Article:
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In Search of Lost Life on Earth – 08/02/2024 – Basic Science

In Search of Lost Life on Earth – 08/02/2024 – Basic Science

“Earth is the only planet on which life forms have been found so far.” When we hear such phrases, we think of vibrant ecosystems, with complex food chains and interactions between animals, plants, fungi, and other organisms. However, throughout most of the planet's history, the life that flourished here was of a very different kind.

With the development of microscopes at the beginning of the sixteenth century, the first microorganisms were soon discovered. In his excellent treatise Micrographia, from 1665, the famous English scientist Robert Hooke published the first description of microscopic fungi. Mukur. Then, beginning in 1674, Dutch microscope maker Anton van Leeuwenhoek described many protozoa and bacteria for the first time. Decades of study have allowed us to understand the importance of these microorganisms, both as causes of disease and as key players in the recycling of important chemical elements throughout the biosphere.

The first records of life visible to the naked eye are the impressions left by soft-bodied creatures, so-called Ediacaran animals, in sedimentary rocks deposited in shallow seas about 550 million years ago. However, the Earth is about 4.5 billion years old. What happened in the biosphere during the four billion years before these organisms appeared?

Evidence in older rocks suggests that an abundant biosphere already existed on the planet, perhaps shortly after its formation. Since they were mostly microscopic life forms, they were unable to leave visible impressions in the fossil record. However, we found some evidence of its existence.

A rock known as stromatolite – from the Greek In vainlayer, and lithos, Stone – For example, it constitutes the evidence frequently found in registration offices, or rather, geological records. Stromatolites are column- or dome-shaped limestone rock formations that reveal, in cross section, stacked millimeter layers. There are still places on the planet where similar columns of limestone deposits form today, such as Shark Bay in Australia and the Salt Lagoon in Rio de Janeiro. By examining these sites, the formation process of this rock can be understood.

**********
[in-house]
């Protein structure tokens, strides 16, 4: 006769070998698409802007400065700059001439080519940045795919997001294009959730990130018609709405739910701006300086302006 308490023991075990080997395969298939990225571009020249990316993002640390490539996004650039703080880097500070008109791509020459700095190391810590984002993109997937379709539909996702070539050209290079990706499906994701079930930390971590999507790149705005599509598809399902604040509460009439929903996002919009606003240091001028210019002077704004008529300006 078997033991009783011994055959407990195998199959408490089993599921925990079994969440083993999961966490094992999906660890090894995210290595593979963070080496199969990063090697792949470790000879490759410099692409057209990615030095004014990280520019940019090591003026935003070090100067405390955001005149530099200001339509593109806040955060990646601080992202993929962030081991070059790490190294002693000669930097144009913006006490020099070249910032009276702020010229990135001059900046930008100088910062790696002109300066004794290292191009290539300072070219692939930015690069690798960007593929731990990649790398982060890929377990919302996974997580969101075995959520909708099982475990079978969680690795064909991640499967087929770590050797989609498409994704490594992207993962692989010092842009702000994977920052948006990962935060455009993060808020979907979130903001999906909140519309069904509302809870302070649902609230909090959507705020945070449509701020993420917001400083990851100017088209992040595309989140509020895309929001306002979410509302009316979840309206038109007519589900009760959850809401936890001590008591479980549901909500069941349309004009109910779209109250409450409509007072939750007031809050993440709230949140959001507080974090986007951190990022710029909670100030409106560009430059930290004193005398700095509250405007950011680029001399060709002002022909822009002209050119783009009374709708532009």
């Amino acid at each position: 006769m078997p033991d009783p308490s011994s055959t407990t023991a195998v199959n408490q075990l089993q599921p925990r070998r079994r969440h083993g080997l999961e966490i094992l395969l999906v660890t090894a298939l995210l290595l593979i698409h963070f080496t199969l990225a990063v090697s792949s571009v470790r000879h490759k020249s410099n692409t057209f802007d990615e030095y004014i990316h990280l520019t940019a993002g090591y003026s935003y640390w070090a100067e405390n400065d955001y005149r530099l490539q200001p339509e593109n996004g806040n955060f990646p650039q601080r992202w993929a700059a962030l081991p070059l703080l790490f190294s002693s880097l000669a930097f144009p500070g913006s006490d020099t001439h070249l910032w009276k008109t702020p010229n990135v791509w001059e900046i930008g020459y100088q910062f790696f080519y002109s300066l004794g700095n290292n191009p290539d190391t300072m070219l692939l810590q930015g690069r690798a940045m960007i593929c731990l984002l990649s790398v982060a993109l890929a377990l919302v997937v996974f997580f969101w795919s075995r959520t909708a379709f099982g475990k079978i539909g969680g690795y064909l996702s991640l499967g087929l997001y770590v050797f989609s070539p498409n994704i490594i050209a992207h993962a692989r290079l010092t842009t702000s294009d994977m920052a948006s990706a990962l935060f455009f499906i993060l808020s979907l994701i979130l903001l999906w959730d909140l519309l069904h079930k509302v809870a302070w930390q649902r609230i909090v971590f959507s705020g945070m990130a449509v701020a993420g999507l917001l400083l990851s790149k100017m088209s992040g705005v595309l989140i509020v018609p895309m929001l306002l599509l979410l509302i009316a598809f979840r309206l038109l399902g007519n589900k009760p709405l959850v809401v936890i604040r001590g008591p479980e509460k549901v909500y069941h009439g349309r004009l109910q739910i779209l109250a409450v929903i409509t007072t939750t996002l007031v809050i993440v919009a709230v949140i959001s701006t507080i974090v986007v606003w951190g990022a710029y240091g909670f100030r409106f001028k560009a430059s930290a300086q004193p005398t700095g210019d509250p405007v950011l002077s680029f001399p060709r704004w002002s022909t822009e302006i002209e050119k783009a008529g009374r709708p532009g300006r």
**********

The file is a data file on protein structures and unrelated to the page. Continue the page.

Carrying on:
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The millimeter layers of stromatolite are created by photosynthetic organisms that spread a type of microbial mat on the surface of the sediment. To let in sunlight, which is necessary for photosynthesis, organisms build a new mat when the old one is completely buried by sediments, and this new one settles on top of the previous one, and so on, hence the layer cake.

The oldest stromatolites are about 3.5 billion years old and are found in Australia and South Africa. In 2016, a team led by Australian geologist Allen Notman published in the journal Nature the discovery of the possibility of the existence of stromatolites up to 3.7 billion years old. Before that, in Greenland, but these events are still under discussion.

Another type of evidence is microfossils of the organisms themselves, which can only be seen through cut slices only a few micrometers thick from rock samples, which are thin enough to be analyzed under a microscope. It is necessary to examine hundreds of slides and have a trained eye to recognize structures that can be interpreted as ancient colonies or filaments of algae and other types of microorganisms. In another article in Nature, in 2017, a team led by Australian astrobiologist Matthew Dodd explained the presence of possible microfossils in Canadian rocks deposited between 3.8 and 4.3 billion years ago.